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Andrea Syrtash has been my friend for over 10 years. I met her when I was working for JDate and I was commissioned to create an online magazine to compete with Match.com’s Happen Magazine, where I was already freelancing. The magazine – still in existence – was called JMag. Problem was, JMag had no budget. So I had to convince a bunch of talented writers to work for free in exchange for “exposure.” Andrea was one of those writers. She has since blossomed into a well-known and respected TV host and author, with great titles like, “He’s Just Not Your Type (and That’s a Good Thing!) and “It’s Okay to Sleep with Him on the First Date – and Every Other Rule of Dating Debunked.”

The most important thing you can offer in a relationship is your presence.

You can see why I like her.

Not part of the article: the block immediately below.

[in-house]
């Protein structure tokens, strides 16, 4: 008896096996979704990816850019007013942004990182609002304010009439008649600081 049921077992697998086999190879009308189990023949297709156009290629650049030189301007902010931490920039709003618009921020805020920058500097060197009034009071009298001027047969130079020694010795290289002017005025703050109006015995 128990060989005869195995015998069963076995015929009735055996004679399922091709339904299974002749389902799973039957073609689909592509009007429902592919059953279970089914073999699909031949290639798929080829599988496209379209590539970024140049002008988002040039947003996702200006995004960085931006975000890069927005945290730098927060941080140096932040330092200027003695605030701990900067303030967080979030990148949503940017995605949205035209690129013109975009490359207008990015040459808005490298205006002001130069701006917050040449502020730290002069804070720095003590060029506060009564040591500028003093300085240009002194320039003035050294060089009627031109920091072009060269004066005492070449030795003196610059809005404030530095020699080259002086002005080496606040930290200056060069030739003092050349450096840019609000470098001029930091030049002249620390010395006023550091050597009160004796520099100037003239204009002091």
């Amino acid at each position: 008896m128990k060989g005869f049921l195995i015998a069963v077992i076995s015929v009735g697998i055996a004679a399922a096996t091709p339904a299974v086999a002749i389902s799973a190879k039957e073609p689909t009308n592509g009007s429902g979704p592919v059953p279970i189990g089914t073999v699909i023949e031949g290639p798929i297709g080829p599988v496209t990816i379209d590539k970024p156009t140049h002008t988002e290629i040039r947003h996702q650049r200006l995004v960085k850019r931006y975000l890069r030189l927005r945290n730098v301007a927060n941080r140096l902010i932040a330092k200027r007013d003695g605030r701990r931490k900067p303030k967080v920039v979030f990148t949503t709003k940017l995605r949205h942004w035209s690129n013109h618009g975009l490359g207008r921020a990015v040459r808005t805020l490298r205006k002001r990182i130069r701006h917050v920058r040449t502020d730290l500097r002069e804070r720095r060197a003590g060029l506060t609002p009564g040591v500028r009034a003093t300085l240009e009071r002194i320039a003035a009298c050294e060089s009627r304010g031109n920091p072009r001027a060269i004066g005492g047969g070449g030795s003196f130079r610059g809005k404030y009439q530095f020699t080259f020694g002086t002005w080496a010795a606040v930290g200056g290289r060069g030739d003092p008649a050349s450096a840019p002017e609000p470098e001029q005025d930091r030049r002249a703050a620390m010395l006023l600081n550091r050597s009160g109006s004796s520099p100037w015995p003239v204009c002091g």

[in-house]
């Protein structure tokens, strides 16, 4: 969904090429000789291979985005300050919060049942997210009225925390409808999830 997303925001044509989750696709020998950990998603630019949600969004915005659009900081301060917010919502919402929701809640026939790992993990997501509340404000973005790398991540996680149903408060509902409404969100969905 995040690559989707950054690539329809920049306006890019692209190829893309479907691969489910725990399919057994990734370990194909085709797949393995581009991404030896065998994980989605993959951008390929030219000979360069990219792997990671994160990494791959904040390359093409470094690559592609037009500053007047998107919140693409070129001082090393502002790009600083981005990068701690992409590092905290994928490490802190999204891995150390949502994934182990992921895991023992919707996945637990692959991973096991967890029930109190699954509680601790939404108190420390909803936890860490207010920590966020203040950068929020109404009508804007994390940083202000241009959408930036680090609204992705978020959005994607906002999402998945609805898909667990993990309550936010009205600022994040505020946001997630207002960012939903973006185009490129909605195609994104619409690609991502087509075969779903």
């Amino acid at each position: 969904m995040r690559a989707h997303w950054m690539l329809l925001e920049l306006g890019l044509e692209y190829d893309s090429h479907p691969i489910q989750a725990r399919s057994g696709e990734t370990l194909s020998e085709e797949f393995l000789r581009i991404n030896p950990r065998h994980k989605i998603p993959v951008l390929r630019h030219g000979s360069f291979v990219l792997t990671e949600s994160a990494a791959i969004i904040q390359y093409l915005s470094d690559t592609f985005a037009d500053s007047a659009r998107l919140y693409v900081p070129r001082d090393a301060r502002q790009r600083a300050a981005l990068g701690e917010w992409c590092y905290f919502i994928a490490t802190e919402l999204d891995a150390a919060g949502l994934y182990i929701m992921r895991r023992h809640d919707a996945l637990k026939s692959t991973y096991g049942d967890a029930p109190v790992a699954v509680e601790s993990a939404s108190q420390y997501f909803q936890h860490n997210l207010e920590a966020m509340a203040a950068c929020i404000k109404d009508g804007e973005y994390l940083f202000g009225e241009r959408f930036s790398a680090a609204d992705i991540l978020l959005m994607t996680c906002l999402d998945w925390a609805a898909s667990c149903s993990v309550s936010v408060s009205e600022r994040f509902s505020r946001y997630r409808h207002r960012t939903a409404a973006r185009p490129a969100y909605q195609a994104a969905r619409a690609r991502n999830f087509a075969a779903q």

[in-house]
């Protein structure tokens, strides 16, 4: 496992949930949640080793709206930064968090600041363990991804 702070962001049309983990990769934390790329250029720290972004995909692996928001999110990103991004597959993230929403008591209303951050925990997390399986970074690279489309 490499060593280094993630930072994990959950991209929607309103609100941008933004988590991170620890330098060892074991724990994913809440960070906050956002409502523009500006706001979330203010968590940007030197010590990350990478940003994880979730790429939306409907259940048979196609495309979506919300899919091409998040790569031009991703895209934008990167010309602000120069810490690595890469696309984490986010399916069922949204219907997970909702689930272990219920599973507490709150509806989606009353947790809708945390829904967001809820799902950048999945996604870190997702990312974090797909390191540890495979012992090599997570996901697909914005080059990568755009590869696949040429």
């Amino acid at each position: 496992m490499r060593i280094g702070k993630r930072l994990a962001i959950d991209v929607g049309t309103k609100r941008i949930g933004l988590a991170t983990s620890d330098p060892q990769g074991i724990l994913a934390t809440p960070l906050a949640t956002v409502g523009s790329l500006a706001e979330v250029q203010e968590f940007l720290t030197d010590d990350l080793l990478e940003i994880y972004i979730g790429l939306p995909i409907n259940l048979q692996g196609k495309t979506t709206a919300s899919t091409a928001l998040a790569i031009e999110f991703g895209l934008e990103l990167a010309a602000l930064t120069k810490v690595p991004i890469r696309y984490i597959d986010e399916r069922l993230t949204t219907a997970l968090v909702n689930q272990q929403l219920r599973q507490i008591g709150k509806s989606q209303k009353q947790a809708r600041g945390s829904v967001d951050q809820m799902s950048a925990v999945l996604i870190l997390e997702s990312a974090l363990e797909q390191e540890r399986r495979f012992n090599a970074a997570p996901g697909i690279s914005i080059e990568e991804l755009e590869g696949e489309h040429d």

On a personal level, Andrea is happily married to a schoolteacher in Brooklyn and recently gave this TEDx Talk, which I’d like to share with you. If you’re pressed for time, cut to the five minute mark, where she shares some incredible insights on how to treat your partner as well as you treat your employees.

Highlights – All of which may sound familiar if you’ve been reading here for awhile. We relationship experts tend to agree on 95% of these ideas.

If you have to convince someone of your value, it’s time to move on.

You can’t have intimacy without vulnerability. People cannot connect with “perfect.” Acknowledge your mistakes and praise your partner.

People want to be challenged, but not changed. You can’t go into a relationship with a man, telling him he’s doing everything wrong (according to you).

We should all be “yes” men and women in relationships.

Money doesn’t make relationships. Quality time does.

Sweat the small stuff. Doing the little things to make your partner happy on a day to day basis, instead of relying on big, but rare gestures.

The most important thing you can offer in a relationship is your presence. Which is why successful people with important 60+ hr/week jobs with lots of travel aren’t better partners. Money doesn’t make relationships. Quality time does.

You need to be seen, heard and valued. Sounds a bit like my “safe, heard, and understood,” doesn’t it?

Your thoughts, below, are greatly appreciated.